WRONG NIGHT TO HAVE A BAD NIGHT

In an underwhelming, frustrating, and (so far) disappointment filled  season for the Philadelphia 76ers, there was been one thread that has held the fabric of the team together.  It’s been the all star candidate Jrue Holiday, who is having the best season of his career and quite frankly is the captain of a basketball ship treading through muddy water.  But, when that thread comes apart, and when the captain steers off course, the fabric tears itself and the ship finds itself completely lost.  There’s no better illustration of this then in the Sixers’ 110-102 loss to Milwaukee Bucks last night.

While, another Sixers loss was disheartening enough for a city starving for wins from anybody – anywhere (Villanova notwithstanding), Holiday’s failing performance in what was an all star selection audition against Brandon Jennings sunk their emotions even lower.

After all, if a basketball team is going to roam in the world of sub-mediocrity, at least it’d be nice to do so with an all star to boast about.  But, as Kyrie Irving cemented his all star spot with a 40 point outburst against the Celtics, Holiday looked  just as dull as the team he would represent in Houston, in their final game before all star reserves are announced. 

 

Meanwhile, Jennings (who was a fringe all star candidate at best), the selfish, score first point guard, who only sees the hoop and the ball, carried his Bucks in the second half as Holiday only looked like a spectator.  Holiday, the total opposite of a player such as Jennings, one who represents what a point guard should be, was outplayed by the gunner.  And for Jrue, it happened  to occur on the worse possible night.  Holiday went 3-12 from the field for only 9 points, though he did end up with 12 assists. 

Jennings had 25 points and dropped 7 dimes.  16 of those points came in the second half as Jennings proved to be key in the clutch, when it mattered most.  With the Sixers surging and trailing by only 5 in the middle of the fourth quarter, Jennings hit a three point dagger in the face of Thaddeus Young to put the Bucks up 88-80.  Later, in back-to-back possessions, Jennings was responsible for increasing the Bucks leading lead back up to 97-90 by driving to lane and scoring on one trip.  Then dishing the rock to his big man Larry Sanders on another. 

Holiday, on the other end, was ice cold and never got his scoring off the ground, from the tip-off to the end.  He had a critical, game icing turnover with 1:07 left in the 4th quarter with the Sixers down 101-94.  That was one of his 8 turnovers on a night that was ultimately a disaster for Jrue and the team.

Dishing out 12 assists is nice, cute and team oriented, but with a team devoid of special talent, Holiday, as the one true glue of the team, should have been more selfish and gotten himself into an offensive rhythm rather then trying to play into a flow of an offense that is simply without a flow.  It’s an offense that doesn’t even have a pulse.  In the Sixers’ case Holiday’s over willingness to share is not beneficial, not for this team.  The Bucks were probably quite satisfied in allowing Spencer Hawes to post 21 points, if the trade off meant that Holiday would be a turnover machine and only score 9.  After all, Hawes and the other bigs did nothing at all to stop Ersan Ilysova.  By the way, any effort from Andrew Bynum, when and if he returns, could propel the Sixers into a legitimate playoff team.  Though, that is a story for another day.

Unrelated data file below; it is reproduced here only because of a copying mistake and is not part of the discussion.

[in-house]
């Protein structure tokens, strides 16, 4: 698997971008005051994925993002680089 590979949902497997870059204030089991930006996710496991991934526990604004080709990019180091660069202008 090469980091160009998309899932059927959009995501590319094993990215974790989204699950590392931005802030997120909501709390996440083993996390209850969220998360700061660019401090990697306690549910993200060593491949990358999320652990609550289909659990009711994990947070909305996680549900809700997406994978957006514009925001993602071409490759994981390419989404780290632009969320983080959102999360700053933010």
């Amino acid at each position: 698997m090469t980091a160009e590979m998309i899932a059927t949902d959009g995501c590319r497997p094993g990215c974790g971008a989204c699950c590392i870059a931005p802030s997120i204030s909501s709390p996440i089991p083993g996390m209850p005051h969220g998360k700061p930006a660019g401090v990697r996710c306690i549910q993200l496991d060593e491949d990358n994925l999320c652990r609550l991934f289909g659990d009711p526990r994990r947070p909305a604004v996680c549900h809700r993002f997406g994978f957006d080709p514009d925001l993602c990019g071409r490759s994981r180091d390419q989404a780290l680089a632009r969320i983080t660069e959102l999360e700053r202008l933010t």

This story is about  Jrue Holiday.  A story that almost was guaranteed to include an all star trip, just doesn’t seem so sure anymore.  After all, Brandon Jennings and Monta Ellis are members of a playoff team, if the postseason began today, they both outplayed Holiday in a face to face match up, and Jennings (with Ilyasova’s help) took over the game when he had to. 

So, the question is simple.  Is Jrue Holiday an all star?  If his last two performances are any indication, the answer is a resounding no!  He came up small in the 4th quarter of a nationally televised contest, in which the Sixers had battled back put themselves in a position to win against a much better Spurs’ team.  On Tuesday night, he was microscopically small in a game that featured 2 candidates for an all star spot against him. 

But, has his body of work earned him a selection?  Should it earn him a selection?  Yes, he’s the captain guiding a ship through muddy water.  Yes, he’s the lone bright spot on a disappointing season.  But if he’s not good enough to at least put the Sixers in a position to chase a playoff spot, is Jrue Holiday really an all-star?

 

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